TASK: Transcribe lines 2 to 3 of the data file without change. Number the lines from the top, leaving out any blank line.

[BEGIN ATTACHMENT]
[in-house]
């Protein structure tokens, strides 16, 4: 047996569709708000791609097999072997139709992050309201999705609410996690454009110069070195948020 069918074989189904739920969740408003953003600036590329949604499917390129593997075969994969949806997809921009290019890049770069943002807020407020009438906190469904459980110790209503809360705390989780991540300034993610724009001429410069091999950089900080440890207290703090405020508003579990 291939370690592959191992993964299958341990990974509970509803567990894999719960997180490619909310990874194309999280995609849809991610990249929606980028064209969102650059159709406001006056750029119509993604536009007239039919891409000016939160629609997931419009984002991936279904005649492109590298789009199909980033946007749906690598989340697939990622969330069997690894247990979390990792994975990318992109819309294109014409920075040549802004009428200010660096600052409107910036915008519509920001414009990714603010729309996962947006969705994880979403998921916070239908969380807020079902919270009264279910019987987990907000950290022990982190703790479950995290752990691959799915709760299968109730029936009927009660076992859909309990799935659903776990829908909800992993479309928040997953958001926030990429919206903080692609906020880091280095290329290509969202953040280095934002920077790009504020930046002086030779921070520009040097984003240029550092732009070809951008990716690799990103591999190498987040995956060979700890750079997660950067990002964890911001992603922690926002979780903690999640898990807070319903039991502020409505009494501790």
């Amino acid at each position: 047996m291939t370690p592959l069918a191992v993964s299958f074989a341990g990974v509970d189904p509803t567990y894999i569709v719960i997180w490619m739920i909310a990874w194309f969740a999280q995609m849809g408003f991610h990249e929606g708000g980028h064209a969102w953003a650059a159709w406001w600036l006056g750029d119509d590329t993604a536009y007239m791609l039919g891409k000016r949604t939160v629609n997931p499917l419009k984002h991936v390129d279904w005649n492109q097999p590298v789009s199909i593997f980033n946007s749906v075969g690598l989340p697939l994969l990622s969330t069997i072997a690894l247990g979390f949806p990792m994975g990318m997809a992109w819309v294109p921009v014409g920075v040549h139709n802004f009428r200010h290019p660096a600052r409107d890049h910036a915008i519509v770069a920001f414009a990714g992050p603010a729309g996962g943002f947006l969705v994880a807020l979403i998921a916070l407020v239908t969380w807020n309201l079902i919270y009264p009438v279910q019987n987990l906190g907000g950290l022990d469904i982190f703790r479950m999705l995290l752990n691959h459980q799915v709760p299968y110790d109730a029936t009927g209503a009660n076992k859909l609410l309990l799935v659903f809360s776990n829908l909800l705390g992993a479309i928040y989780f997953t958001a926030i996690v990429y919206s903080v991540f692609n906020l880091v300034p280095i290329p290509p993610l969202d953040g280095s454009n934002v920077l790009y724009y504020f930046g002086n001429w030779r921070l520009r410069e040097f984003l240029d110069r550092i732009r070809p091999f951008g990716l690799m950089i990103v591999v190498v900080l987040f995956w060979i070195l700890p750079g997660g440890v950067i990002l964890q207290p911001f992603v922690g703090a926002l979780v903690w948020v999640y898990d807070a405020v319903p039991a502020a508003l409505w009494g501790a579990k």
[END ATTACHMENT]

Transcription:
């Protein structure tokens, strides 16, 4: 047996569709708000791609097999072997139709992050309201999705609410996690454009110069070195948020 069918074989189904739920969740408003953003600036590329949604499917390129593997075969994969949806997809921009290019890049770069943002807020407020009438906190469904459980110790209503809360705390989780991540300034993610724009001429410069091999950089900080440890207290703090405020508003579990 291939370690592959191992993964299958341990990974509970509803567990894999719960997180490619909310990874194309999280995609849809991610990249929606980028064209969102650059159709406001006056750029119509993604536009007239039919891409000016939160629609997931419009984002991936279904005649492109590298789009199909980033946007749906690598989340697939990622969330069997690894247990979390990792994975990318992109819309294109014409920075040549802004009428200010660096600052409107910036915008519509920001414009990714603010729309996962947006969705994880979403998921916070239908969380807020079902919270009264279910019987987990907000950290022990982190703790479950995290752990691959799915709760299968109730029936009927009660076992859909309990799935659903776990829908909800992993479309928040997953958001926030990429919206903080692609906020880091280095290329290509969202953040280095934002920077790009504020930046002086030779921070520009040097984003240029550092732009070809951008990716690799990103591999190498987040995956060979700890750079997660950067990002964890911001992603922690926002979780903690999640898990807070319903039991502020409505009494501790």
């Amino acid at each position: 047996m291939t370690p592959l069918a191992v993964s299958f074989a341990g990974v509970d189904p509803t567990y894999i569709v719960i997180w490619m739920i909310a990874w194309f969740a999280q995609m849809g408003f991610h990249e929606g708000g980028h064209a969102w953003a650059a159709w406001w600036l006056g750029d119509d590329t993604a536009y007239m791609l039919g891409k000016r949604t939160v629609n997931p499917l419009k984002h991936v390129d279904w005649n492109q097999p590298v789009s199909i593997f980033n946007s749906v075969g690598l989340p697939l994969l990622s969330t069997i072997a690894l247990g979390f949806p990792m994975g990318m997809a992109w819309v294109p921009v014409g920075v040549h139709n802004f009428r200010h290019p660096a600052r409107d890049h910036a915008i519509v770069a920001f414009a990714g992050p603010a729309g996962g943002f947006l969705v994880a807020l979403i998921a916070l407020v239908t969380w807020n309201l079902i919270y009264p009438v279910q019987n987990l906190g907000g950290l022990d469904i982190f703790r479950m999705l995290l752990n691959h459980q799915v709760p299968y110790d109730a029936t009927g209503a009660n076992k859909l609410l309990l799935v659903f809360s776990n829908l909800l705390g992993a479309i928040y989780f997953t958001a926030i996690v990429y919206s903080v991540f692609n906020l880091v300034p280095i290329p290509p993610l969202d953040g280095s454009n934002v920077l790009y724009y504020f930046g002086n001429w030779r921070l520009r410069e040097f984003l240029d110069r550092i732009r070809p091999f951008g990716l690799m950089i990103v591999v190498v900080l987040f995956w060979i070195l700890p750079g997660g440890v950067i990002l964890q207290p911001f992603v922690g703090a926002l979780v903690w948020v999640y898990d807070a405020v319903p039991a502020a508003l409505w009494g501790a579990k």